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Bas Devos • Director of Hellhole

“The need to find a home is what binds us; it’s a strong part of our shared story”


- We met up with Belgian filmmaker Bas Devos to discuss his second feature, Hellhole, which is set to go on general release in Belgian cinemas on 20 March

Bas Devos  • Director of Hellhole
(© Erik De Cnodder)

In his award-winning feature debut, Violet [+see also:
film profile
, Bas Devos told the story of a youngster who was unable to cope with his state of shock after having witnessed the murder of a friend. In Hellhole [+see also:
film review
interview: Bas Devos
film profile
, the director transposes this state of confusion to a city, Brussels, where the inhabitants are unable to understand or communicate how they feel after the bombings of 22 March 2016.

Cineuropa: How did you approach painting this portrait of the city, and why was the aftermath of the attacks the perfect moment to do so?
Bas Devos: I had been working in a clear direction on the script for this film, long before these attacks were even carried out. It was a dramaless and traumaless story about how these people inhabit the same space, but don’t necessarily share much more, in a city like Brussels, which is so complex. When the attacks happened, I was in shock; I couldn’t ignore it. Very often, people interpret the silence of the characters and their solitude as both an inability to communicate and a sign of loneliness, but I’m not entirely sure that I agree. I often use silence just to underline that there is a lot of emotional communication that happens without words. I think that the core of the original story was highlighted by the attacks.

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What about the title?
Well, if you live in Brussels or Molenbeek, somebody might say that you live in the Jihadi capital of Europe. First you laugh and say, “Yeah, whatever.” But there comes a time when it is no longer funny. I wanted to use and abuse this word.

Why did you create these specific characters in order to make your film?
We have the doctor, the translator and the youngster. I found it fascinating how the doctor can transcend the different layers of society – if you want to speak about layers, that is, which I find problematic. Not everybody can gain access to other people’s homes like a doctor. The woman working for the European institutions represents the people who come to Brussels with a clear goal. They are here to work but not necessarily to settle long-term. Journalists sometimes ask me about the youngster and call him “the migrant”, even though he was born in Brussels. He’s home, but society doesn’t perceive him as what he is. Early on in the writing stage, this concept of “home” – what home is and how home works – was the trigger. The need to find a home is what binds us; it’s a strong part of our shared story.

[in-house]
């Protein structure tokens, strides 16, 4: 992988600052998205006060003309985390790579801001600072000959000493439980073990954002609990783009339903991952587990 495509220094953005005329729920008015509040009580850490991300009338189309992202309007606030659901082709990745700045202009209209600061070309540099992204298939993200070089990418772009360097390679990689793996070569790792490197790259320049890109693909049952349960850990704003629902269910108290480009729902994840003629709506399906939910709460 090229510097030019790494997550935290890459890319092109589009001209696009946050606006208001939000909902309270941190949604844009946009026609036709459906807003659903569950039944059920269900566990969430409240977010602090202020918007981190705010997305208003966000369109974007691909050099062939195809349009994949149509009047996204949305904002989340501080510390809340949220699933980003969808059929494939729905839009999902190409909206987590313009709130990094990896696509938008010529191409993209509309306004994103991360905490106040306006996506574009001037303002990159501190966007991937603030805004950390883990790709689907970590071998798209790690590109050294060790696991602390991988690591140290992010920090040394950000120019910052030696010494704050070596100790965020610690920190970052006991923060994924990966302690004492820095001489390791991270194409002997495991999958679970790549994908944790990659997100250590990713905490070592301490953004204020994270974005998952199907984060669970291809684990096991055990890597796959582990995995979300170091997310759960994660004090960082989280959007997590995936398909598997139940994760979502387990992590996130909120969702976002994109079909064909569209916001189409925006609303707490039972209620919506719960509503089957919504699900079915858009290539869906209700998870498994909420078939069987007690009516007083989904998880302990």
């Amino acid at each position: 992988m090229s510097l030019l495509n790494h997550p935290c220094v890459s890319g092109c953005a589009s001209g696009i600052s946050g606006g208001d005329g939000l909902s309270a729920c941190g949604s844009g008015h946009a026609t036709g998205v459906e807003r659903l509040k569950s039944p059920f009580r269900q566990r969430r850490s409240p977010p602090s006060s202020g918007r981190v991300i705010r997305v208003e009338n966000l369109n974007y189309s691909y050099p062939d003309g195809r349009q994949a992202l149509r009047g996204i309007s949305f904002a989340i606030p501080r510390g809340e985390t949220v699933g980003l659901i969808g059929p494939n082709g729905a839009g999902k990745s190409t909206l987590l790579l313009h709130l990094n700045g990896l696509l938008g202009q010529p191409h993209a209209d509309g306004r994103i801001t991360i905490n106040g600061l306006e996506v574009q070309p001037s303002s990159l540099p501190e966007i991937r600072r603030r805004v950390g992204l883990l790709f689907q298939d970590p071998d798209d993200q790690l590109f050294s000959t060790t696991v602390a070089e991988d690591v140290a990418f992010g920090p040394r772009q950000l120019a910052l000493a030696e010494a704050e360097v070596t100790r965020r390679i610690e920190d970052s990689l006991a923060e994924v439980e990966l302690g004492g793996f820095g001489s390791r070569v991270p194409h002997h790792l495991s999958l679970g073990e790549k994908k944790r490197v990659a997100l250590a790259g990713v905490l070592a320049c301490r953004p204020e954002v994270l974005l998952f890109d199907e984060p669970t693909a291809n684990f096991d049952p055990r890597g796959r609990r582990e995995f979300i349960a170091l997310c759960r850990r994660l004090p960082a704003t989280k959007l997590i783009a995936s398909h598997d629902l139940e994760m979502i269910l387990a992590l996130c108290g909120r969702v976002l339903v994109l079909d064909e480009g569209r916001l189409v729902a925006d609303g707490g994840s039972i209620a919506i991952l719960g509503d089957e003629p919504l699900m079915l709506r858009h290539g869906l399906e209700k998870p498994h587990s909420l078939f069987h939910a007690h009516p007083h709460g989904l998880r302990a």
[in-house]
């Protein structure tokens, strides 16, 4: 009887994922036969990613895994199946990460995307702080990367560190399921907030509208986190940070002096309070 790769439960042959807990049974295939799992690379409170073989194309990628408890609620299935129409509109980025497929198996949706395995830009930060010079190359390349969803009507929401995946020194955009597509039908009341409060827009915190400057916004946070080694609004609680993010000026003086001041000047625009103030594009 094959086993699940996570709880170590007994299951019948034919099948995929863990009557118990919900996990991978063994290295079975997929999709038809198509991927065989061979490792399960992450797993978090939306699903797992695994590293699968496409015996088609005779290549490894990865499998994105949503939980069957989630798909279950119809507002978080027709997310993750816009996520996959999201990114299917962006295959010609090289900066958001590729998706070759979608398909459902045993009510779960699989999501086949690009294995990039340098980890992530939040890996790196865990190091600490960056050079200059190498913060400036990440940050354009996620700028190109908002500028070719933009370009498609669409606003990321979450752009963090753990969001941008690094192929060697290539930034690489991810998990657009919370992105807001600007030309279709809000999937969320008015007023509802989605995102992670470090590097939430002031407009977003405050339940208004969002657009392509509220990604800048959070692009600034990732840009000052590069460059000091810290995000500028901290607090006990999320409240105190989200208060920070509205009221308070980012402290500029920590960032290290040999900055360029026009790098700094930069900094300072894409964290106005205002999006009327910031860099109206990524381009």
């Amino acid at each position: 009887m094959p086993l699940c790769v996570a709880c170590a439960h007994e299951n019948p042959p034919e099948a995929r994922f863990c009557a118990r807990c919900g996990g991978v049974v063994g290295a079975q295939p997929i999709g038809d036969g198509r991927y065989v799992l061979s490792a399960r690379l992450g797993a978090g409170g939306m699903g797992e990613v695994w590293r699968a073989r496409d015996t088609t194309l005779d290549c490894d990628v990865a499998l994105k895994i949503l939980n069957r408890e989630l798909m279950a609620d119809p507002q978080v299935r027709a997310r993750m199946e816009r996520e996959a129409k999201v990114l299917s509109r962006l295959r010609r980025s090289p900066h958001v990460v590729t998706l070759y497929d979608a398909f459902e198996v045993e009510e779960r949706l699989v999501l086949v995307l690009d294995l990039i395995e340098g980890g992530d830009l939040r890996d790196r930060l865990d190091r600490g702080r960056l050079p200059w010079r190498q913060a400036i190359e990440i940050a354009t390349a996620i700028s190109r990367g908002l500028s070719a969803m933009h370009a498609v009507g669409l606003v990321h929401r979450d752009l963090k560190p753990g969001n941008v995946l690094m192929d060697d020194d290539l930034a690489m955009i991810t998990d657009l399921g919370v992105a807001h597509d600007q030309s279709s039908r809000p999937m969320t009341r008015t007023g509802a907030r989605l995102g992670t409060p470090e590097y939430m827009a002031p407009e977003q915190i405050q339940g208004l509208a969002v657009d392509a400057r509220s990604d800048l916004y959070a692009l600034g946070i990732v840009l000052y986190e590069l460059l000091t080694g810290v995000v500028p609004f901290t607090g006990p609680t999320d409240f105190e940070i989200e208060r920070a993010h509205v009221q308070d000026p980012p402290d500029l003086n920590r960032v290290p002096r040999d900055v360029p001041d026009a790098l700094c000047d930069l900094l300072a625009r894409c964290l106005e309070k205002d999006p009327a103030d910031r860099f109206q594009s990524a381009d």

How did you decide on this particular approach to small objects and street corners, using those long tracking shots?
I was thinking a lot about space and depth, and how to translate them to the screen. In the urban environment, there are always so many walls, which act as both invitations and limits. I wanted to implement this simple idea in the movie and, in addition, put meanings into objects as well. I wanted these shots to be emotional moments. Even though there’s no character involved and there’s no narrative reason to be there, just by looking and listening, they can get under your skin and affect you in some way. For me, filming the street corners was the most beautiful and most basic way to describe the urban space. We are much more used to a more God-like perspective – the skyline, for instance – that pictures the city as a homogeneous, united whole. This is not how I and the characters experience the city, but rather as a collection of street corners, little surprises and so on.

How hard was it to shoot in the European Parliament?
It was impossible. The only way we found to shoot was by entering with press badges. We only had a limited space where we could put the camera and then did a zoom shot. It was impossible to gain access to the surroundings. After 22 March, everything became inaccessible. There’s always the question of security.

Did you feel any kind of responsibility, given that you were making the movie about these events?
No, not for one second. Of course, as a filmmaker you have a lot of responsibility. If you work with reality, you automatically move within a political world. You need to be nuanced and careful. But we did not make any statements about politics or about these attacks; this is not a film about the attacks at all. Because normally, attacks themselves are not necessarily the most interesting moments. The most interesting points are what happens afterwards and where we go from there.

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